38) Daylight Savings Time. Sure, we lose an hour of sleep, but the infusion of energy from extended daylight makes up for it.

39) Neighborhood walks. At the risk of sound extraordinarily middle-aged, I've come to really enjoy my walks around the neighborhood.

40) Happy closure on the swing set era. For a decade we've had a swing set stationed in our back yard. It had been a gift from my brother-in-law after his daughters outgrew it. Every week when we cut the grass for the past ten summers, we've painstakingly mowed around the swing set. This year, our youngest announced that she's ready to part ways. It's time: the swings are too short, and the slide (which once has been exciting) appears dinky next to her length. It's been a great run, and now we can pass it on.

41) Positive influences in my children's lives. I think of the teachers who have poured into my girls' learning, the elementary school principal who consistently offered motivation and life lessons, the youth soccer coaches, the Girl Scout troop leaders, the children ministry teachers, and the Young Life mentors. All of these kind and helpful people have generously given their time and talents to support the academic, social, physical, emotional, or spiritual growth of my kids. Thank you!

42) Friends who love, accept, and understand me. You are my people.

43) God's grace. Every item above points to a blessing -- whether people, experiences, lessons learned, humor, or daily comforts. These gifts and pleasures all point back to a loving God. 

Blessed be to the Lord, who daily loads us with benefits! (Psalm 68:1)

And, dear reader, I'm thankful for you today, too. It's an honor that you join me here!

With love,



That One Warm Day In February

There always seems to be one day in February that's surprisingly warm, a day when everyone happily loses their minds because a sliver of sunshine appears as a promise of spring after a long winter haul. Today, my friends, was such a day.


I spotted my neighbor wearing shorts. I literally could hear snow melting. I went outside to spray paint since we surpassed the critical 50 degrees temperature threshold. People smiled. I think I saw someone frolic.
I know winter will fight back and we're not entirely through yet, but I'm thankful. A warm day in February always gives hope.

Mirror Mirror (Finally Hung) On the Wall

I write with good news: I've reached the stage in the pandemic where I'm tackling house projects like a boss. This wasn't the case last March when the world initially shut down and we pivoted to remote teaching and school. I mostly block those months from my memory.

Although I completed a few projects last summer, like painting my front door and painting my daughter's room, I never fully caught my DIY stride. But now I'm riding a wave of motivation, eking out these early weeks of the spring semester (still fully remote) when my grading workload is lighter. Over the past month, in fact, I've painted the entire main level of my house, removing years of hand prints, smudges, and miscellaneous scuffs from our walls.

One project I'm especially proud of -- and what I'd like to share with you today -- is task that took me only 35 months to complete. You see, a small lifetime ago, back in March 2018 when we were naive puppies who never had heard of Coronavirus or wore masks, I discovered an old farmhouse six-pane window at a Habitat Resale store. It was a simple beauty, and I knew I could create something special.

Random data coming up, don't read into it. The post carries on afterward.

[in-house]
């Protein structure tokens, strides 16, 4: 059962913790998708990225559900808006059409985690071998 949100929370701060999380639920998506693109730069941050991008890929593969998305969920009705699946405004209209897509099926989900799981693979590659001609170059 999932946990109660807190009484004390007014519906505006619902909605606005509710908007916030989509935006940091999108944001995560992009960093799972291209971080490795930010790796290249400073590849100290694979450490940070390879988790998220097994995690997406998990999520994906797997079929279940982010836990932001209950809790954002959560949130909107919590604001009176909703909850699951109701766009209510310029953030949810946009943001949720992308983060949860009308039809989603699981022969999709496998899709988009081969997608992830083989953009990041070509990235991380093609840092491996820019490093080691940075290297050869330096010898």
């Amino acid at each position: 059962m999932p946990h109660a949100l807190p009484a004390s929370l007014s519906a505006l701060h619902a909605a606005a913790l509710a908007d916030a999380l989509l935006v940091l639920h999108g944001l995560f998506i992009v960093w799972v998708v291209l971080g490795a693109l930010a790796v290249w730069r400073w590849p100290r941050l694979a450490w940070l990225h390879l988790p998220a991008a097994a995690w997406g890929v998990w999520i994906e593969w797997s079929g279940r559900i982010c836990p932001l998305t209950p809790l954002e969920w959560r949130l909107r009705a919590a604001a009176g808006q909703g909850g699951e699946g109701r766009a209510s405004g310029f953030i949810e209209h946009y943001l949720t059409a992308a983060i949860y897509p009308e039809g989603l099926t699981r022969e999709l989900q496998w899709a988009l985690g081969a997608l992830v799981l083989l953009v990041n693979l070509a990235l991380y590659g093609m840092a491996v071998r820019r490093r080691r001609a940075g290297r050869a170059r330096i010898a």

I lightly sanded the frame, then freshened it with a coat of crisp white paint. As a finishing touch, I bought an inexpensive replacement mirror at Lowes that a helpful employee cut into six identical rectangles so I could secure each individual mirror onto each of the glass panes.

Now the old window was something really special! But sadly, this was the point when the project reached a standstill. I loved my new farmhouse mirror, but I didn't know where to hang it. Eventually, I moved it into our basement storage closet and there it sat, largely forgotten, for nearly three years.


Fast forward to several weeks ago as I'm folding laundry and listlessly gazing at the empty wall in my laundry room. The pieces slid into place like a puzzle: my basement held an awesome mirror that I previously believed had no place to be hung, and my laundry room had an empty wall that was the perfect size for that mirror. 


It took me 35 months, but people, I hung that mirror.



Since I was on a roll, I also refinished a three-compartment organizer that I found at Goodwill for under a buck. At first glance, it wasn't much to look at, but the potential was evident.


After a fresh coat of gray paint and new hardware, it's the perfect place to store laundry room odds-and-ends, like loose change found in pockets or clothespins.


As an added bonus, I added a small tray, which was another DIY project, to corral a faux plant that brings a touch of greenery and a pretty white canister that holds my Oxyclean detergent. (True story: I found the canister on the side of the road during our town's bulk trash week. While I question why someone would throw it away, I was happy to be the recipient!) 

I'm not sure how these past few months have treated you, but I hope you've found joy in simple things, like I have with my recent influx of projects. In several ways, they feel symbolic of better times ahead. As I've completed each project, I've experienced a swell of purpose and accomplishment -- feelings that were relatively dormant this past year. 


Matters that have been stuck or tucked away finally seem to be getting unstuck and brought back to life, right down to the farmhouse mirror now perfectly hung on my laundry room wall.